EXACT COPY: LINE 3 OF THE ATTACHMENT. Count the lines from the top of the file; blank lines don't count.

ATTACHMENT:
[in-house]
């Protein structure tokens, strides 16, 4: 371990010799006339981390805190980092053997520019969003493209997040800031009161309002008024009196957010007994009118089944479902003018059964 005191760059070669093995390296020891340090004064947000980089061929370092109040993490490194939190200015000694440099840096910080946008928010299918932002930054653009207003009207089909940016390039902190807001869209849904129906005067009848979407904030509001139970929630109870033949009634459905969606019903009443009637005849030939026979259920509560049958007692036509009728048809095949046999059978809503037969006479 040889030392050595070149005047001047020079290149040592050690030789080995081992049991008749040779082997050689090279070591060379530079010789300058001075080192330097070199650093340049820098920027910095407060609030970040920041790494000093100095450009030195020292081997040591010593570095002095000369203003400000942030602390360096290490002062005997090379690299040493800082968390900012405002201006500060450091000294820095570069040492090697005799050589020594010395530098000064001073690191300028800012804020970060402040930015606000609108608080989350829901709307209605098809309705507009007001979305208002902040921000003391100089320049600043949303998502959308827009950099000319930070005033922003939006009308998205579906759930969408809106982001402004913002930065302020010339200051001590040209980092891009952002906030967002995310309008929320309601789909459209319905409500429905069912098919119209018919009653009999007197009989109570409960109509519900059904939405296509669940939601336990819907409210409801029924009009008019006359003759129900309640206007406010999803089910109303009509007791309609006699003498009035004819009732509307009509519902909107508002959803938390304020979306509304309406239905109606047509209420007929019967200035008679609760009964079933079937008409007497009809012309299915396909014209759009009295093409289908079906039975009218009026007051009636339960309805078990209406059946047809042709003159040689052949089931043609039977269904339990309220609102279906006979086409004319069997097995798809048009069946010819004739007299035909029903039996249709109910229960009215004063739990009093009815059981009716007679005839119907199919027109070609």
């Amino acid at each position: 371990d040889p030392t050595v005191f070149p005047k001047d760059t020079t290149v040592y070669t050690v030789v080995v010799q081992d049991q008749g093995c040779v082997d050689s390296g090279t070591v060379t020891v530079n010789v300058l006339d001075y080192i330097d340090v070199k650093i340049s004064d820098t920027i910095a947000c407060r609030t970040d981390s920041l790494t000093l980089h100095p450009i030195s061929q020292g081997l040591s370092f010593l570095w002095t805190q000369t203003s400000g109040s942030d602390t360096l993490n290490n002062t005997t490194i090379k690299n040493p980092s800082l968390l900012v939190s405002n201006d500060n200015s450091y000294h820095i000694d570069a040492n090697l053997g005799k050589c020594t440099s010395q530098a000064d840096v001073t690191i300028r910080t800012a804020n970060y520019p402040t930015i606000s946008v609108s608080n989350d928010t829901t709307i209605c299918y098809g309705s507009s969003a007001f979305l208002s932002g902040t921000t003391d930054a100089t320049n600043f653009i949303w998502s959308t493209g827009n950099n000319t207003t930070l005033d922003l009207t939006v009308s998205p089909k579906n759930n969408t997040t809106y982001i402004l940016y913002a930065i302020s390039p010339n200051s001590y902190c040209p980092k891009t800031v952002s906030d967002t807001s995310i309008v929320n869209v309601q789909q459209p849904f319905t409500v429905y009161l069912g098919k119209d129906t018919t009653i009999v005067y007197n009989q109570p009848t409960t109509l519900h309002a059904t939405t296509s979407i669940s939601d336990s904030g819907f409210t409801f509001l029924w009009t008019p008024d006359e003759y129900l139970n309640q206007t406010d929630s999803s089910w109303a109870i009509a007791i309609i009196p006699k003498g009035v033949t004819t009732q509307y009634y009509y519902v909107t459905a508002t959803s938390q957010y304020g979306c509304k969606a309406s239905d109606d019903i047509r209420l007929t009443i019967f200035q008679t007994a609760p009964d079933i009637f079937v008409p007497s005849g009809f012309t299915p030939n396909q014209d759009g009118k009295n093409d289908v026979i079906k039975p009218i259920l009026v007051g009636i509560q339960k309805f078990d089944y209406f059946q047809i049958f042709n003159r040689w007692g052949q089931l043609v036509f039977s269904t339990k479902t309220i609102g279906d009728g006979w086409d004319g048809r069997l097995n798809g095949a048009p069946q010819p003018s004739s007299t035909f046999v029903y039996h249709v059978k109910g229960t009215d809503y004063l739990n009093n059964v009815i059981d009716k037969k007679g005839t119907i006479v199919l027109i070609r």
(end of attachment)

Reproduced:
């Amino acid at each position: 371990d040889p030392t050595v005191f070149p005047k001047d760059t020079t290149v040592y070669t050690v030789v080995v010799q081992d049991q008749g093995c040779v082997d050689s390296g090279t070591v060379t020891v530079n010789v300058l006339d001075y080192i330097d340090v070199k650093i340049s004064d820098t920027i910095a947000c407060r609030t970040d981390s920041l790494t000093l980089h100095p450009i030195s061929q020292g081997l040591s370092f010593l570095w002095t805190q000369t203003s400000g109040s942030d602390t360096l993490n290490n002062t005997t490194i090379k690299n040493p980092s800082l968390l900012v939190s405002n201006d500060n200015s450091y000294h820095i000694d570069a040492n090697l053997g005799k050589c020594t440099s010395q530098a000064d840096v001073t690191i300028r910080t800012a804020n970060y520019p402040t930015i606000s946008v609108s608080n989350d928010t829901t709307i209605c299918y098809g309705s507009s969003a007001f979305l208002s932002g902040t921000t003391d930054a100089t320049n600043f653009i949303w998502s959308t493209g827009n950099n000319t207003t930070l005033d922003l009207t939006v009308s998205p089909k579906n759930n969408t997040t809106y982001i402004l940016y913002a930065i302020s390039p010339n200051s001590y902190c040209p980092k891009t800031v952002s906030d967002t807001s995310i309008v929320n869209v309601q789909q459209p849904f319905t409500v429905y009161l069912g098919k119209d129906t018919t009653i009999v005067y007197n009989q109570p009848t409960t109509l519900h309002a059904t939405t296509s979407i669940s939601d336990s904030g819907f409210t409801f509001l029924w009009t008019p008024d006359e003759y129900l139970n309640q206007t406010d929630s999803s089910w109303a109870i009509a007791i309609i009196p006699k003498g009035v033949t004819t009732q509307y009634y009509y519902v909107t459905a508002t959803s938390q957010y304020g979306c509304k969606a309406s239905d109606d019903i047509r209420l007929t009443i019967f200035q008679t007994a609760p009964d079933i009637f079937v008409p007497s005849g009809f012309t299915p030939n396909q014209d759009g009118k009295n093409d289908v026979i079906k039975p009218i259920l009026v007051g009636i509560q339960k309805f078990d089944y209406f059946q047809i049958f042709n003159r040689w007692g052949q089931l043609v036509f039977s269904t339990k479902t309220i609102g279906d009728g006979w086409d004319g048809r069997l097995n798809g095949a048009p069946q010819p003018s004739s007299t035909f046999v029903y039996h249709v059978k109910g229960t009215d809503y004063l739990n009093n059964v009815i059981d009716k037969k007679g005839t119907i006479v199919l027109i070609r």